Oscar-nominated films drive 385% spike in worldwide piracy

DetailsJoseph O'Halloran | 20 February 2015

The red carpet is being rolled out, however the Oscars won't just be a platform for the stars but also piracy, with potential revenue loss of over $40 million from leaked Hollywood films says data from Irdeto.

IrdetoThe anti-piracy and revenue assurance solutions provider monitored illegal downloads of films in the US and over 200 countries worldwide from 1 January to 14 February 2015 and found a 385% increase in piracy worldwide for nominated films following the announcements on 15 January.

Nominated films were pirated from a number of formats including Blu-ray discs, HDTV, CAM (cameras), DVD and other sources. However, Hollywood screeners specifically accounted for a substantial 31% of the total illegal downloads tracked between 15 January and 14 February.

Hollywood screeners are traditionally Blu-Ray discs or DVDs (although some studios are now moving to online distribution) given to film critics, awards voters and other film industry professionals for an advanced screening. Six nominated movies currently unavailable for retail purchase on Blu-Ray, DVD, VOD or legal streaming/download sites saw the majority of piracy coming directly from these screeners: American Sniper, The Imitation Game, Wild, Selma, Whiplash and Still Alice. While not every illegal download can be considered a lost sale, Irdeto estimates a potential over $40 million in retail revenue that could have been captured for these six titles, if they had been made available to consumers.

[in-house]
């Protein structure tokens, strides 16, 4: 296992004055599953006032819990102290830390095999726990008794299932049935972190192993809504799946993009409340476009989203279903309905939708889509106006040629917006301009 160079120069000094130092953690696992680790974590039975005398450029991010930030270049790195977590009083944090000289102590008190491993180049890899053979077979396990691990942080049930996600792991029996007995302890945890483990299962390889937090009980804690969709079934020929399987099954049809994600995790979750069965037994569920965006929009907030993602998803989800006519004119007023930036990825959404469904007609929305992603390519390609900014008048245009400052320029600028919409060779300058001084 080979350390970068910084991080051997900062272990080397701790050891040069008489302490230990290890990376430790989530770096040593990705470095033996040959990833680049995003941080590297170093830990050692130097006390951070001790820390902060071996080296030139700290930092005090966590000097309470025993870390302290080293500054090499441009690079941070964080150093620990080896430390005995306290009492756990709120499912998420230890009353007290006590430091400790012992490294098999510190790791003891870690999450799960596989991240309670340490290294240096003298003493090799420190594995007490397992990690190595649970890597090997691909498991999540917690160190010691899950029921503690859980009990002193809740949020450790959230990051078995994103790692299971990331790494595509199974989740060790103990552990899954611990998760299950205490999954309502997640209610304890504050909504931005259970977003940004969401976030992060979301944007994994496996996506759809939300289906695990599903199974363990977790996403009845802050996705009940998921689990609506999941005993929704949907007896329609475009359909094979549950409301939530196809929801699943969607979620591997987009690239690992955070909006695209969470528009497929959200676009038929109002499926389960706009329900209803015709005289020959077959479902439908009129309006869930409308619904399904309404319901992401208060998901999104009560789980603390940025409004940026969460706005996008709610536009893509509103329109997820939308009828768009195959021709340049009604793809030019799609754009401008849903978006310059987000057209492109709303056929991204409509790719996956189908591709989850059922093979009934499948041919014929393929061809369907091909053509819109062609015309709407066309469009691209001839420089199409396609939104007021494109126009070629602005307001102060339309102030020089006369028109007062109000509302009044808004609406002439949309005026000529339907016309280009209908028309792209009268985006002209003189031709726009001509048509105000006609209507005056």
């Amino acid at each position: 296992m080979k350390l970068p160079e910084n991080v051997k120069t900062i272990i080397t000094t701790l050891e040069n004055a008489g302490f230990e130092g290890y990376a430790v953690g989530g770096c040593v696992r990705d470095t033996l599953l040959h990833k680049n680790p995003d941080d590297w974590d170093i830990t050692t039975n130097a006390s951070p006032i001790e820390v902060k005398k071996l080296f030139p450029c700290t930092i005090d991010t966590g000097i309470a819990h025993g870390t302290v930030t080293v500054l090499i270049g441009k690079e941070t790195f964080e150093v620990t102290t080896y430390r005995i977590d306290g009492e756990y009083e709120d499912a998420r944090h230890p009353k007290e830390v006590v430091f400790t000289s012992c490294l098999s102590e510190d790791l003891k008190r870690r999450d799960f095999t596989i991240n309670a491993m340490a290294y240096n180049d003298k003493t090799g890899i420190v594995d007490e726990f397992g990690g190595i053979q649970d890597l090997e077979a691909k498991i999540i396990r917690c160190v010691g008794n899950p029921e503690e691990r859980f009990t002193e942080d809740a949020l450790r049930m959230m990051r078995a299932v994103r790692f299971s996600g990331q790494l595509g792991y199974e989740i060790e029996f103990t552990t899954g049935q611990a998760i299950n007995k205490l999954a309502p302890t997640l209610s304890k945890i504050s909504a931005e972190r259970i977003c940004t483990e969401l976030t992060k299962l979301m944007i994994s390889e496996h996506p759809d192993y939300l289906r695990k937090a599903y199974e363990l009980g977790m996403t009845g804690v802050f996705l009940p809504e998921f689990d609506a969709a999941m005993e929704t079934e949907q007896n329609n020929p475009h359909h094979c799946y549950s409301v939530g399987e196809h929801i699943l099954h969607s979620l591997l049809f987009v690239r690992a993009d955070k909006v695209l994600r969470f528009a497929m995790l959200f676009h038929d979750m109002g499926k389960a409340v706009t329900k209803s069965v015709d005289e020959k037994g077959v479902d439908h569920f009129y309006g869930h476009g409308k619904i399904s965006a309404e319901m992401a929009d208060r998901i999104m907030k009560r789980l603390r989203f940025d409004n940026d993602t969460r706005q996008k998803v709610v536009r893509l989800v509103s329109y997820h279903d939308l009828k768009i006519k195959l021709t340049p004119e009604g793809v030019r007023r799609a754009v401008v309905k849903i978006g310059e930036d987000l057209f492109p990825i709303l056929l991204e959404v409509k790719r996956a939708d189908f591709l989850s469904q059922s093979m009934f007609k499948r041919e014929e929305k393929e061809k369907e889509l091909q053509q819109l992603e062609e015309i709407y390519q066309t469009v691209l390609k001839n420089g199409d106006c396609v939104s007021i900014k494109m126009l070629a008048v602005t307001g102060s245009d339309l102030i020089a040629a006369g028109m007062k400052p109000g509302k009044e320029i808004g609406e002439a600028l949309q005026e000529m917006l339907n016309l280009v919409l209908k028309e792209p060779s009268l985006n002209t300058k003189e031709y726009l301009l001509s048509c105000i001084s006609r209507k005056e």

While Gone Girl was the early piracy frontrunner before nominations, American Sniper took the lead and is currently the most pirated film in the world post-nomination, according to the data. Irdeto found a spike in piracy for almost every country following the nominations. Outside of the US, the top ten countries that account for most of the total of three million illegal downloads are: Russia, Italy, United Kingdom, Brazil, Canada, India, Australia, Spain, South Korea and the Netherlands. Alternatively, the countries with the highest percentage of piracy per Internet user population were Australia, Italy, Greece, Ireland and Portugal.

"Our data clearly shows that the rest of the world is paying attention to the Academy Awards and there is significant demand for new movies to be available earlier, in more geographies and over more platforms," said Rory O'Connor, VP Services, Irdeto, and the company's global expert on online piracy and countermeasures. "In the world of Internet re-distribution, the window between theatrical release and worldwide market availability may simply be too long, leaving room for pirates to take advantage and offer consumers alternative means of instant gratification. Today's consumers simply refuse to wait to access these movies through legitimate services."